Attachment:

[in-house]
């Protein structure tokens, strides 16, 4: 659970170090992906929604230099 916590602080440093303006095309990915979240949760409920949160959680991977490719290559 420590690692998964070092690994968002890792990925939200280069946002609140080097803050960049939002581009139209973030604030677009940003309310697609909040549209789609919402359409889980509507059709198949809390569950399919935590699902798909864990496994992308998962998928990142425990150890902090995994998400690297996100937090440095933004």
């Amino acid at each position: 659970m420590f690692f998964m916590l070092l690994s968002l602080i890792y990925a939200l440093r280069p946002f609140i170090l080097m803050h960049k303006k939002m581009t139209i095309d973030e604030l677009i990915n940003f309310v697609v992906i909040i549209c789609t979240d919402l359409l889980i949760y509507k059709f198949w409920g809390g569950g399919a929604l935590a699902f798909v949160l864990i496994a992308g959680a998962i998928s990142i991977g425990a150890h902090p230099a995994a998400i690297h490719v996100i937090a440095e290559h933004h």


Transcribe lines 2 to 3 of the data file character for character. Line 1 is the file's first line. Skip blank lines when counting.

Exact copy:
């Protein structure tokens, strides 16, 4: 659970170090992906929604230099 916590602080440093303006095309990915979240949760409920949160959680991977490719290559 420590690692998964070092690994968002890792990925939200280069946002609140080097803050960049939002581009139209973030604030677009940003309310697609909040549209789609919402359409889980509507059709198949809390569950399919935590699902798909864990496994992308998962998928990142425990150890902090995994998400690297996100937090440095933004």
């Amino acid at each position: 659970m420590f690692f998964m916590l070092l690994s968002l602080i890792y990925a939200l440093r280069p946002f609140i170090l080097m803050h960049k303006k939002m581009t139209i095309d973030e604030l677009i990915n940003f309310v697609v992906i909040i549209c789609t979240d919402l359409l889980i949760y509507k059709f198949w409920g809390g569950g399919a929604l935590a699902f798909v949160l864990i496994a992308g959680a998962i998928s990142i991977g425990a150890h902090p230099a995994a998400i690297h490719v996100i937090a440095e290559h933004h």